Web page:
Investing.com - Crude oil futures declined on Tuesday, after the International Monetary Fund cut its estimate for global economic growth in 2013.
Investors now looked ahead to the release of key U.S. weekly supply data to gauge the strength of oil demand from the world's largest consumer.
On the New York Mercantile Exchange, light sweet crude futures for delivery in August traded at USD102.77 a barrel during U.S. morning trade, down 0.35% on the day.
New York-traded oil prices held in a range between USD102.31 a barrel, the daily low and a session high of USD103.39.
The IMF lowered its growth estimate for the global economy to 3.1% in 2013, down from a previous estimate of 3.3%, citing a slowdown in emerging markets and a longer recession in Europe.
The organization said the U.S. economy was expected to grow 1.7% this year, down from a previous forecast of 1.9%.
Oil prices were already on the back foot after data showed that inflation in China accelerated at a faster rate than expected last month.
Official data released earlier showed that consumer prices in China rose 2.7% in June from a year earlier, above expectations for a 2.5% increase and accelerating from a 2.1% rate of increase in May.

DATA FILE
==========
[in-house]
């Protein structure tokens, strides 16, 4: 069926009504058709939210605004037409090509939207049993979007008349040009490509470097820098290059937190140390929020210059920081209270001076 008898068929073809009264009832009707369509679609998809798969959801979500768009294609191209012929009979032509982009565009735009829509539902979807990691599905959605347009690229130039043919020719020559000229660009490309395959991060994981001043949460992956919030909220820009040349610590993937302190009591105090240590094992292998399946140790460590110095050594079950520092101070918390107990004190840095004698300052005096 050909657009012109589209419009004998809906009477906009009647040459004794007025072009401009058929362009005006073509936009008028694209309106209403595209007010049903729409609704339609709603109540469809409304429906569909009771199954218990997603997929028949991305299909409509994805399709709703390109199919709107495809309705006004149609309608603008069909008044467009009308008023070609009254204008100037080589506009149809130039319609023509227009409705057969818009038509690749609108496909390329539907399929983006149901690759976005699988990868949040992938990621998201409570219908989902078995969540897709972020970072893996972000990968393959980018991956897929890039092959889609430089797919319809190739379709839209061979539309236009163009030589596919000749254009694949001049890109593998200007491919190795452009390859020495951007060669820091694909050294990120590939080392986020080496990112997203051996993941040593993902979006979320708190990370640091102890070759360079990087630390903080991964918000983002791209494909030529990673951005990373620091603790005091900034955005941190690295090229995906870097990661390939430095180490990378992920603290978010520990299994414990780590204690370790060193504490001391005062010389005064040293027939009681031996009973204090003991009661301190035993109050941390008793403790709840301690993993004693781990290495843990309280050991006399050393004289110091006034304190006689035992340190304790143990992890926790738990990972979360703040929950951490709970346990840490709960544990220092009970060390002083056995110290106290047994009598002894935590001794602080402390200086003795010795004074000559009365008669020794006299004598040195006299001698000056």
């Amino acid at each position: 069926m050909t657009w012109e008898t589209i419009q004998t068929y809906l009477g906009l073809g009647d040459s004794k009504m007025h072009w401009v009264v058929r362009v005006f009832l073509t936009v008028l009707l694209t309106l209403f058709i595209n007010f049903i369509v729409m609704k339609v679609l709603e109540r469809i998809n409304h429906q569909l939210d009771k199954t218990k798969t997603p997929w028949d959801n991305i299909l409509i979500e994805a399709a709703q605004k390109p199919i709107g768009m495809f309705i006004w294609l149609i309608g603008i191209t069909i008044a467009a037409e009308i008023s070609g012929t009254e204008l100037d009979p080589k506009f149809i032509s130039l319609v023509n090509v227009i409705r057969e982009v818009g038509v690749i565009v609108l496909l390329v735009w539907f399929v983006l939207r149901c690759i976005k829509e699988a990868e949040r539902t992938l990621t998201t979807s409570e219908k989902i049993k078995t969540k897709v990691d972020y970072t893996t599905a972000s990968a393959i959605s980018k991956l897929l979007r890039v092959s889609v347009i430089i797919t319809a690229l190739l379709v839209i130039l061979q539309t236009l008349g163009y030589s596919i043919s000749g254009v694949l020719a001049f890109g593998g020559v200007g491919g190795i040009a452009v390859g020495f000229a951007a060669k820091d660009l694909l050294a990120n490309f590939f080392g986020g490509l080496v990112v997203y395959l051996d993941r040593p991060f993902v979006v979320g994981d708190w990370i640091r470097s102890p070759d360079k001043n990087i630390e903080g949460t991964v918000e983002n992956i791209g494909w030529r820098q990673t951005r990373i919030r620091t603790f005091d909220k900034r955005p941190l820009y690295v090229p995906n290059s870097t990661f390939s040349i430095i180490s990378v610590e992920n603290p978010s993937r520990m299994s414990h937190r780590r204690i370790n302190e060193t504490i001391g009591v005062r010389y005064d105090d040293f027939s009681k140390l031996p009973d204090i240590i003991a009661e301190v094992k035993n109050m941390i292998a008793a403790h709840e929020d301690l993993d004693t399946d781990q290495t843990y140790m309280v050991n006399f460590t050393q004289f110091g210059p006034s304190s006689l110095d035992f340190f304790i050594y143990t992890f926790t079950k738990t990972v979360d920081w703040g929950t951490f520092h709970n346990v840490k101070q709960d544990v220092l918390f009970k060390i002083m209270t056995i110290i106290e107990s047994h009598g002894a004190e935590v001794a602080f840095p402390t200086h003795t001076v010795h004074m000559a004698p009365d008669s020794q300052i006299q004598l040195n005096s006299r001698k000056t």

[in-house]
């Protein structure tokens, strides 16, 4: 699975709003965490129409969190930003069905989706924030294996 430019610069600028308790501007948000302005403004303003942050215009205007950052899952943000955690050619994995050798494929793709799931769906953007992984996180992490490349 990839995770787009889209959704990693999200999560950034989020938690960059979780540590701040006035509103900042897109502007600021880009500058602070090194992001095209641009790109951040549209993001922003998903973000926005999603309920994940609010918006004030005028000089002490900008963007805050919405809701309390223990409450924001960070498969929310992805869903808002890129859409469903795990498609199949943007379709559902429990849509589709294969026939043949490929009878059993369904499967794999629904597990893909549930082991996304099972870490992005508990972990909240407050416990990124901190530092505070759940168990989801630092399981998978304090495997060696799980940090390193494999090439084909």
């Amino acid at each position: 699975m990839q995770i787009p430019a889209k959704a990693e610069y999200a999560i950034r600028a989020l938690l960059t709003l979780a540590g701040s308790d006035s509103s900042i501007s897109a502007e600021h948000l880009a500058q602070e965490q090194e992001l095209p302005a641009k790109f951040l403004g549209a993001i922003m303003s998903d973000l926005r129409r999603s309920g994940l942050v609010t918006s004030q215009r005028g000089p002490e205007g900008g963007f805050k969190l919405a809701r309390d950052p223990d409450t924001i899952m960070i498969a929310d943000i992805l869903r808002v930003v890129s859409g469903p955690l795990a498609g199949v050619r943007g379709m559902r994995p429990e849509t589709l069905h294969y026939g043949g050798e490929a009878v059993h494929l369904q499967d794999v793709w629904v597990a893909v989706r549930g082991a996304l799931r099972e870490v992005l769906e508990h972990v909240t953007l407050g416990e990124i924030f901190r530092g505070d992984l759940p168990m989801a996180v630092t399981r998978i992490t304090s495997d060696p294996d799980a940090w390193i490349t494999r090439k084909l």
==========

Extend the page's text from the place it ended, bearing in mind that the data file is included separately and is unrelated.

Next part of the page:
The faster-than-expected increase in the rate of inflation dampened hopes policy makers in Beijing could introduce fresh easing measures to boost economic growth in the world's second largest economy.
The Asian nation will release a report on trade balance figures on Wednesday.
Oil traders now looked ahead to the release of fresh weekly information on U.S. stockpiles of crude and refined products to gauge the strength of oil demand in the world's largest oil consumer.
The American Petroleum Institute will release its inventories report later in the day, while Wednesday's government report could show crude stockpiles fell by 3.3 million barrels.
Investors also awaited the release of the minutes of the Federal Reserve's June meeting on Wednesday, for further hints regarding the direction of U.S. monetary policy.
Nymex oil prices rallied to hit USD103.97 a barrel on Monday, the strongest level since May 3, 2012, as market players continued to monitor political turmoil in Egypt amid concerns over a disruption to supplies from the Middle East.
Violent clashes between the Egyptian army and supporters of ousted President Mohamed Morsi left more than 50 people dead and hundreds injured on Monday, according to various reports.
Traders were concerned that the escalating violence would lead to the closure of the Suez Canal, which transports approximately 2 million barrels of crude oil a day from northern Africa to the U.S.
Elsewhere, on the ICE Futures Exchange, Brent oil futures for August delivery shed 0.2% to trade at USD107.23 a barrel, with the spread between the Brent and crude contracts standing at USD4.46 a barrel.
The gap between the contracts narrowed to the smallest level since December 2010 last week, amid an improving production outlook in the North Sea and indications of declining stockpiles at Cushing, Oklahoma, the delivery point for Nymex oil futures.
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